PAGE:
The 2019 Judgments Convention: The Need for Comprehensive Federal Implementing Legislation and a Look Back at the ALI Proposed Federal Statue
22 Pages Posted: 16 May 2021 Last revised: 30 Jun 2021
Date Written: May 14, 2021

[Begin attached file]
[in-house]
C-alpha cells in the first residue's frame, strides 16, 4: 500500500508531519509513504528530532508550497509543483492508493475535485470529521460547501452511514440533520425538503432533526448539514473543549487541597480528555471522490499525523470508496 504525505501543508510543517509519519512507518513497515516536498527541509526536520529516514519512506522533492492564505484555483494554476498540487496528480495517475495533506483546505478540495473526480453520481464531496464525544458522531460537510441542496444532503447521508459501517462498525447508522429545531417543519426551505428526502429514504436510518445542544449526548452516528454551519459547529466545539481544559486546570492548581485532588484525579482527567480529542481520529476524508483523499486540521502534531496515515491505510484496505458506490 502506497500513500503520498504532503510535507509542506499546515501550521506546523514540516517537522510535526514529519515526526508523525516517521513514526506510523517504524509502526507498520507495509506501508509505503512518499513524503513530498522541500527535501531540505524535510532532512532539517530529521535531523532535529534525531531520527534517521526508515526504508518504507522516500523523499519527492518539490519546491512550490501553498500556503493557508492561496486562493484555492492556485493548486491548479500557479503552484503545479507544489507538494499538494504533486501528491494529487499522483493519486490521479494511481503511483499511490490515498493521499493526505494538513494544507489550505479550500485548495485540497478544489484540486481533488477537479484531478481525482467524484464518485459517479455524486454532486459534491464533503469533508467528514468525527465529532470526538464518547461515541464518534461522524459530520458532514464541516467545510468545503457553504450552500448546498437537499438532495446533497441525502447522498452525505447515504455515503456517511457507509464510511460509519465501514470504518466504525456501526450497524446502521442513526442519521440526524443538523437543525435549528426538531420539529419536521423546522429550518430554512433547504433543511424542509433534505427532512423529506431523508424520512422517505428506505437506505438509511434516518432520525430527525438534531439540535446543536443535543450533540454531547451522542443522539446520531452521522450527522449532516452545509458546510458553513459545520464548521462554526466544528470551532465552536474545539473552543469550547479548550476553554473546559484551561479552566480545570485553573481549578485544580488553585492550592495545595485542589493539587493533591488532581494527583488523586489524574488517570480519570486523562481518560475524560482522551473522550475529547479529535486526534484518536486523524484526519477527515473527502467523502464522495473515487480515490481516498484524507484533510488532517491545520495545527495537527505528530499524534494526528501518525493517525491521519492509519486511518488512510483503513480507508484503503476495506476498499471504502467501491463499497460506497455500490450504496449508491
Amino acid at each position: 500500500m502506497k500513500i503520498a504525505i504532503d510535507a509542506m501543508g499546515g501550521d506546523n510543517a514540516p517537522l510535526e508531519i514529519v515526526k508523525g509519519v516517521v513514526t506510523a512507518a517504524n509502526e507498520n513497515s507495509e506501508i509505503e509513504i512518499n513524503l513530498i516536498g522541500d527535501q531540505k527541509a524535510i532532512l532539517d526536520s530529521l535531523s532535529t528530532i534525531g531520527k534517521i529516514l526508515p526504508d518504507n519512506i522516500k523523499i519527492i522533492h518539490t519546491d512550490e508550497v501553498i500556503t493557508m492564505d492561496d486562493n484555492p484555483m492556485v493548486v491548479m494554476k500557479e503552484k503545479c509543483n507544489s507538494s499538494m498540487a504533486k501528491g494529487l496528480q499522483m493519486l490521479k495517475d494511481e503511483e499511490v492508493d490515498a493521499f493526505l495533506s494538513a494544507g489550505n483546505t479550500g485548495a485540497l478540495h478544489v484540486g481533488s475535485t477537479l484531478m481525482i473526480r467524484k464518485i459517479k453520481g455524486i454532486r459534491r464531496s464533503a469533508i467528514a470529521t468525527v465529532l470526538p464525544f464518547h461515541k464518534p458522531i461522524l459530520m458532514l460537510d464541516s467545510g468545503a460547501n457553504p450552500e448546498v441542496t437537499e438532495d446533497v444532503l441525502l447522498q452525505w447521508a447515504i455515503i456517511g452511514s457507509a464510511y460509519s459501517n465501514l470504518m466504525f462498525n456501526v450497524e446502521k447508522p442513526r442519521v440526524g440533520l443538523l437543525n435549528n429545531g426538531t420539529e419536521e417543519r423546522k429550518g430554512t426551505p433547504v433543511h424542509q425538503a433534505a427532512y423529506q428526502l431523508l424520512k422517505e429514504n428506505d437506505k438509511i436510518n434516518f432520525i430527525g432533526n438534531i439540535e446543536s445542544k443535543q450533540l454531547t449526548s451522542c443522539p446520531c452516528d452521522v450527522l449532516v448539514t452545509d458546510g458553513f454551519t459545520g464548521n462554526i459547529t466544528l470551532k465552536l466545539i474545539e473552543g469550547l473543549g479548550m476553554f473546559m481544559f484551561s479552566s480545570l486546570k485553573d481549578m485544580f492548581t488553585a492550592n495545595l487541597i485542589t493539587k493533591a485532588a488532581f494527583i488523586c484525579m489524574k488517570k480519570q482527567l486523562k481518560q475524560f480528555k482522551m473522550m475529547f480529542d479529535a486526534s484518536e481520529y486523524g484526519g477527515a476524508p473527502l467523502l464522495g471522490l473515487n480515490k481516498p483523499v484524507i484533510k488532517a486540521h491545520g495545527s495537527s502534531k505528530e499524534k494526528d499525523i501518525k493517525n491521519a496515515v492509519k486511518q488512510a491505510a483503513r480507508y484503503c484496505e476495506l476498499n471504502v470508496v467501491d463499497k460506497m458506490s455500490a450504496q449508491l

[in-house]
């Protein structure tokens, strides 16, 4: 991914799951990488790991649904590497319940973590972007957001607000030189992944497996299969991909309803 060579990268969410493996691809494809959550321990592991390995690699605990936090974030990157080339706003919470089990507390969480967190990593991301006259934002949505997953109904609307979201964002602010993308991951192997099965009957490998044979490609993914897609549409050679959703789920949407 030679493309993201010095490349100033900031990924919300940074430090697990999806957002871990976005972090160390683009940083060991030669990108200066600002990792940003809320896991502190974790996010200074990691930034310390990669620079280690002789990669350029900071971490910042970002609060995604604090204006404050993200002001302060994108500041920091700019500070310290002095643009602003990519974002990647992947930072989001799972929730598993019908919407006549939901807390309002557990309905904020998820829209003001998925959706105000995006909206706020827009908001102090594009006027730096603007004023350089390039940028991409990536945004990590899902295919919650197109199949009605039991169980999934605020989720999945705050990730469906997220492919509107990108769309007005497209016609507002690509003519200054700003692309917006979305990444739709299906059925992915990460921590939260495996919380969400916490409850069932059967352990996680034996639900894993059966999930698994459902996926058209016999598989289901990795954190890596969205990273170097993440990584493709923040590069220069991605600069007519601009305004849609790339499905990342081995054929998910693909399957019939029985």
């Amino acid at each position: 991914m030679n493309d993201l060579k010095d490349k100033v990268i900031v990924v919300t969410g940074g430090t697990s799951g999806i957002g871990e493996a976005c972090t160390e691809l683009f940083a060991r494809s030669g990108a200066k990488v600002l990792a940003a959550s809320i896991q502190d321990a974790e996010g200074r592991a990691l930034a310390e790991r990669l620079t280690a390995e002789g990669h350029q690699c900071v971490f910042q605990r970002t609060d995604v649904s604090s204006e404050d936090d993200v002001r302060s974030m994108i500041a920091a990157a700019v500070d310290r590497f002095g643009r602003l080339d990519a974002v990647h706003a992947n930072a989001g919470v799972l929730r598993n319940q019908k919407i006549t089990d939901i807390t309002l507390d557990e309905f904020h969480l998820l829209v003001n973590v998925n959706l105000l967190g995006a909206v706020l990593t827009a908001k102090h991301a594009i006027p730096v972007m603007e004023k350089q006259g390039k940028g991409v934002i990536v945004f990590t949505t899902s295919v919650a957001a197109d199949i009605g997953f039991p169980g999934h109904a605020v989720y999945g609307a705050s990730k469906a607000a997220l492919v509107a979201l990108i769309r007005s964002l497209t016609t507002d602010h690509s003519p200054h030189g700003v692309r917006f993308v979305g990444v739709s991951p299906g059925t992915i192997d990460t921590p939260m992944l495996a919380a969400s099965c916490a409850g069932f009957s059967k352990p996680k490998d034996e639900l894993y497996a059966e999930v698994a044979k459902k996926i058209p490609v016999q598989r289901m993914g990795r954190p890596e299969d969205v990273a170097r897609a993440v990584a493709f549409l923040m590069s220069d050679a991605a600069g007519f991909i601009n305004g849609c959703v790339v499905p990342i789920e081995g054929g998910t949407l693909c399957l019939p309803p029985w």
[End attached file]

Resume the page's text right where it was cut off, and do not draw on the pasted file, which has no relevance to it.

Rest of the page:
In this short piece, which will eventually be published in a tribute volume to Professor George Bermann, Professor Silberman presents an argument for comprehensive federal legislation to implement the 2019 Hague Convention on the Recognition and Enforcement of Foreign Judgments. To that end, she provides a brief overview of the Convention and offers suggestions for the components of a federal implementing statute. Professor Silberman refers back to the 2005 ALI project (for which she was a co-Reporter) that had proposed a federal statute on judgment recognition, even in the absence of an international Convention. She highlights a number of specific issues on recognition and enforcement that are worthy of federal attention. Professor Silberman points out that the interest of the United States in this Convention is to ensure that U.S. judgments will be enforceable in other countries that were previously hostile to foreign recognition generally and to U.S. judgments in particular. She believes that federal legislation is necessary to establish a uniform regime of recognition and enforcement that will incentivize other countries to join the Convention rather than allowing them to continue to take advantage of liberal recognition/enforcement under state law without necessarily requiring reciprocal treatment.
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